Mukadota: A gifted musician, actor KWAHANYANI . . . Safirio Madzikatire (right) and Elizabeth Taderera aka Katarina in one of their popular duets
KWAHANYANI . . . Safirio Madzikatire (right) and Elizabeth Taderera aka Katarina in one of their popular duets

KWAHANYANI . . . Safirio Madzikatire (right) and Elizabeth Taderera aka Katarina in one of their popular duets

Stanely Mushava Arts Correspondent
Safirio Madzikatire, affectionately known as Mukadota, straddles two genres as one of the best comedians and musicians ever to emerge out of the country. No other local artiste has attempted Mukadota’s feat as the best of both worlds, with the few exceptions like Oliver Mtukudzi and Freddy Manjalima being naturally versatile in one genre and modestly accomplished in the other.
Madzikatire is most remembered as face of the popular 80s drama series, “Mhuri YavaMukadota”.

He had a big musical following and most of his humorous hits stole the limelight. The humorous jams, notably “KuHanyani”, “Ndichatenga Yangu” and “Usandisiye”, mostly assumed light-hearted conversation between two personas, Madzikatire as Dickson and Elizabeth Taderera as Katarina, whose chemistry was, by turn, combative and endearing.

His screen wife Susan Chenjerai, known in the hit series as Mai Rwizi was in the news few years ago saying she had renounced secular show business following her conversion to a Pentecostal church, while Taderera is now late.

Elijah Madzikatire, his heir, teamed up with John “Chibhodhoro” Muyambo in 2002 for the production of Bhero Mukadota. While the comedy was well received at the time, it dwarfs in comparison with the older man’s act.

Elijah, who once complained that his father confined him to minding gate-takings at the expense of his own gift, also made his mark in the early eighties with nationalist-oriented songs such as “Gwenyambira”.

The younger Madzikatire’s inventory engaged a more serious outlook than his father with such tracks as “Vana Tinogumbura”. Sadly, it failed to secure the durable acclaim enjoyed by Mukadota.

Madzikatire got started off in the late 40s, having passed through the tutelage of established arts couple Kenneth and Laina Mataka. By then, he had no special advantage, not being an able singer or dancer, but armed only with desire and conviction that he would secure his own corner in the arena.

When he got into the industry, musicians were not held in high esteem. Suffice to say, artistes were metaphorical bees who seldom secure a household stake no matter how much enjoyment their honey exudes. Madzikatire was oblivious of this tag and pushed for his dream.
Having nurtured guitar and vocal skills under the Matakas, Mukadota went solo, doubling as a comedian and a guitarist.

He would soon occasionally join celebrated ensemble the Golden Rhythm Crooners when they toured Salisbury, effortlessly hogging the attention to his comic and charismatic stage persona.

The solo guitarist, then colloquially known as maskandi, was the rugged age of township entertainment and Madzikatire soon made his own mark, teaming up for shows with fellow guitarists like Jordan Chataika who later crossed over to gospel. Mukadota’s career includes a duet with pioneer gospel artiste, Chataika, when the latter cut the first Christian-oriented seven single in Zimbabwe, “Vana Ve- Israel”.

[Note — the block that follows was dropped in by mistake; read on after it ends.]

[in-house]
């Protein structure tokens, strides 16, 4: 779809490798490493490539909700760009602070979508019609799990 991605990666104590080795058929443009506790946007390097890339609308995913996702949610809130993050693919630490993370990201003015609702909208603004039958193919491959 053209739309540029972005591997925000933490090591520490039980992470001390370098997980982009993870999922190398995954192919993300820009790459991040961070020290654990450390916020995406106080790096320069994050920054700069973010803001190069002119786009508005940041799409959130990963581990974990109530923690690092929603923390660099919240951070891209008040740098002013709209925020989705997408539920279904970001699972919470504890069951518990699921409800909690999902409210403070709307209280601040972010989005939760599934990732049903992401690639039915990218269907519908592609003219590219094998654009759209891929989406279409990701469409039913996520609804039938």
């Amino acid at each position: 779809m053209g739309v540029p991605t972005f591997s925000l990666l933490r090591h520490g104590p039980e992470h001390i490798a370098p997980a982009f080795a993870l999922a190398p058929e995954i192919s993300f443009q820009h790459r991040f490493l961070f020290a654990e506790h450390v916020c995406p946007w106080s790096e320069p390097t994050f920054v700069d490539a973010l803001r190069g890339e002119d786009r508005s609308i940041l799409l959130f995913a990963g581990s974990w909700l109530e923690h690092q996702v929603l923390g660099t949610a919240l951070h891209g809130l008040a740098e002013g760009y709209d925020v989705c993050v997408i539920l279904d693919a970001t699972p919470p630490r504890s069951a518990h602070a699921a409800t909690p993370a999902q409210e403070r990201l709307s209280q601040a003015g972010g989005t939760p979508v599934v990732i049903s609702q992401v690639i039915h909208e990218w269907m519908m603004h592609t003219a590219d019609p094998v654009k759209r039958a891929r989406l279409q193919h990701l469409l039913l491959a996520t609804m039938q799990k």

Madzikitire formed his first band Tanganda Tycoons in 1964 following a brief stint with Afro Jazz Fiesta. The group featured his screen accomplice, Chenjerai, with Leo Chirenda as a guitarist and Richard Saidi on the drums. The quartet of Abigail Dhliwayo, Margret Sibindi, Gladys Motsi and Emery completed the founding complement as dancers.

The group disbanded in 1971, after a fistful of seven singles, prompting Madzikatire to revert to his solo career. Madzikatire had a brief change of fortune after taking over Delight, a musical outfit resident at Sykline Motel.

The group featured legendary saxophonist Phillip Svosve whose mastery of the instrument has spiced various music genres over the years including James Chimombe, Brian Sibalo and, more recently, Sulumani Chimbetu.

Madzikatire’s magnetic stage persona won him the leadership of the band. However, his tenure was short-lived when the group dumped him in less than a month after securing a contract with a hotel in Mabelreign.

The rude jilt dealt a body blow to Mukadota who had no instruments of his own. He was left with no option but to start afresh.
He regrouped with his former drummer, guitarist and dancers from Afro Jazz Fiesta, hired instruments from a Mbare businessman and was soon on the road again.

The revived group, renamed to Ocean City Band, soon featured memorable performers including George Pada, Tobias Areketa, Taderera, Chi- bhodhoro, Manyowa and Svosve who had rejoined from the then defunct Delight.

Mukadota undertook a successful radio drama series together with his son Elijah and Chenjerai.
Madzikatire’s fortunes took one last dip when Svosve and other members left with the name Ocean City Band after squabbles over payment. Attempts to salvage lost glory by assembling new outfits the Brave Sun and, later on, the New World all hit the wall.

Mukadota’s merry adventures ended when he passed on in 1996. However, he is still a legendary figure in Zimbabwean entertainment. Mtukudzi, one of his confessed admirers, recently paid him homage in the song “Who is a Hero?”

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